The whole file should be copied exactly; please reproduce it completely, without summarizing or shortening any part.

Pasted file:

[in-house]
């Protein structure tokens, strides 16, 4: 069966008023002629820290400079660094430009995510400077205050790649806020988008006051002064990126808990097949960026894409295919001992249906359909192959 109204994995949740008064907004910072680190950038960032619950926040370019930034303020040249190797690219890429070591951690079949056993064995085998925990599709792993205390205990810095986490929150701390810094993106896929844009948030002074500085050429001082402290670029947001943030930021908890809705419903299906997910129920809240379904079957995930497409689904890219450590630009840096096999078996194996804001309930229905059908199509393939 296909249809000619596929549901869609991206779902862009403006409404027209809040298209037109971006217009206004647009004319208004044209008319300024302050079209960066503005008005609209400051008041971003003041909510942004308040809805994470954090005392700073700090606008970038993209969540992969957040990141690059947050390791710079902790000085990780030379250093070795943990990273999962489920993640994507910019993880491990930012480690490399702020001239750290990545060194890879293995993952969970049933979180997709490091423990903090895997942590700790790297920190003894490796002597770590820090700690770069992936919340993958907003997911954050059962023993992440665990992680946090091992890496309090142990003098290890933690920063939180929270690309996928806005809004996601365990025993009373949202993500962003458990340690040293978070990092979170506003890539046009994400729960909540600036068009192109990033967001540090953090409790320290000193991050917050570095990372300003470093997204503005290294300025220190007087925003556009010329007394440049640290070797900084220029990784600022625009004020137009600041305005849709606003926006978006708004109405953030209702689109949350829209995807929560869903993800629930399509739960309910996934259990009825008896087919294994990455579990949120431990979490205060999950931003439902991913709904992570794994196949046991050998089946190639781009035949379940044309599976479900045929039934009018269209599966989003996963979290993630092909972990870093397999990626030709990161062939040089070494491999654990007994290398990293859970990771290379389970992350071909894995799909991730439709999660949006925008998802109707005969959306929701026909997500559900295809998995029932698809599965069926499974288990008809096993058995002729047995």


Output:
[in-house]
């Protein structure tokens, strides 16, 4: 069966008023002629820290400079660094430009995510400077205050790649806020988008006051002064990126808990097949960026894409295919001992249906359909192959 109204994995949740008064907004910072680190950038960032619950926040370019930034303020040249190797690219890429070591951690079949056993064995085998925990599709792993205390205990810095986490929150701390810094993106896929844009948030002074500085050429001082402290670029947001943030930021908890809705419903299906997910129920809240379904079957995930497409689904890219450590630009840096096999078996194996804001309930229905059908199509393939 296909249809000619596929549901869609991206779902862009403006409404027209809040298209037109971006217009206004647009004319208004044209008319300024302050079209960066503005008005609209400051008041971003003041909510942004308040809805994470954090005392700073700090606008970038993209969540992969957040990141690059947050390791710079902790000085990780030379250093070795943990990273999962489920993640994507910019993880491990930012480690490399702020001239750290990545060194890879293995993952969970049933979180997709490091423990903090895997942590700790790297920190003894490796002597770590820090700690770069992936919340993958907003997911954050059962023993992440665990992680946090091992890496309090142990003098290890933690920063939180929270690309996928806005809004996601365990025993009373949202993500962003458990340690040293978070990092979170506003890539046009994400729960909540600036068009192109990033967001540090953090409790320290000193991050917050570095990372300003470093997204503005290294300025220190007087925003556009010329007394440049640290070797900084220029990784600022625009004020137009600041305005849709606003926006978006708004109405953030209702689109949350829209995807929560869903993800629930399509739960309910996934259990009825008896087919294994990455579990949120431990979490205060999950931003439902991913709904992570794994196949046991050998089946190639781009035949379940044309599976479900045929039934009018269209599966989003996963979290993630092909972990870093397999990626030709990161062939040089070494491999654990007994290398990293859970990771290379389970992350071909894995799909991730439709999660949006925008998802109707005969959306929701026909997500559900295809998995029932698809599965069926499974288990008809096993058995002729047995």